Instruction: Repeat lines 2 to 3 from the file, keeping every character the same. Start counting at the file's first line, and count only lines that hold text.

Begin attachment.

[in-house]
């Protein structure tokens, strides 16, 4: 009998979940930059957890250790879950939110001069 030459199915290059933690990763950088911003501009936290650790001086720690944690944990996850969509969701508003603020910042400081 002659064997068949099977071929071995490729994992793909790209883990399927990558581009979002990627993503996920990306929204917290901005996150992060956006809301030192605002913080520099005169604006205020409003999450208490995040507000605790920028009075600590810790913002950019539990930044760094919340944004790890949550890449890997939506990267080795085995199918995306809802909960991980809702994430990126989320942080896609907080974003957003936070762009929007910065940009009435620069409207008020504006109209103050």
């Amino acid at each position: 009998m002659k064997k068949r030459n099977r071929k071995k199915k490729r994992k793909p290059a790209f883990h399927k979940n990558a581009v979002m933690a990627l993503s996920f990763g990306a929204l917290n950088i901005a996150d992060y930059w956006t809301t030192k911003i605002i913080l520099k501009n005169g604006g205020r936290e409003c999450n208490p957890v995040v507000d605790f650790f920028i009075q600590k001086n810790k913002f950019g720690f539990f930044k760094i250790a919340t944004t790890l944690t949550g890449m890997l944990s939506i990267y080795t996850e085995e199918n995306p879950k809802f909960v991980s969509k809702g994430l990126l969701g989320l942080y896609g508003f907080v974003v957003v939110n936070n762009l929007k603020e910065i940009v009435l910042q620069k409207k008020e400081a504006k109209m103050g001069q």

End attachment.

């Protein structure tokens, strides 16, 4: 009998979940930059957890250790879950939110001069 030459199915290059933690990763950088911003501009936290650790001086720690944690944990996850969509969701508003603020910042400081 002659064997068949099977071929071995490729994992793909790209883990399927990558581009979002990627993503996920990306929204917290901005996150992060956006809301030192605002913080520099005169604006205020409003999450208490995040507000605790920028009075600590810790913002950019539990930044760094919340944004790890949550890449890997939506990267080795085995199918995306809802909960991980809702994430990126989320942080896609907080974003957003936070762009929007910065940009009435620069409207008020504006109209103050």
């Amino acid at each position: 009998m002659k064997k068949r030459n099977r071929k071995k199915k490729r994992k793909p290059a790209f883990h399927k979940n990558a581009v979002m933690a990627l993503s996920f990763g990306a929204l917290n950088i901005a996150d992060y930059w956006t809301t030192k911003i605002i913080l520099k501009n005169g604006g205020r936290e409003c999450n208490p957890v995040v507000d605790f650790f920028i009075q600590k001086n810790k913002f950019g720690f539990f930044k760094i250790a919340t944004t790890l944690t949550g890449m890997l944990s939506i990267y080795t996850e085995e199918n995306p879950k809802f909960v991980s969509k809702g994430l990126l969701g989320l942080y896609g508003f907080v974003v957003v939110n936070n762009l929007k603020e910065i940009v009435l910042q620069k409207k008020e400081a504006k109209m103050g001069q």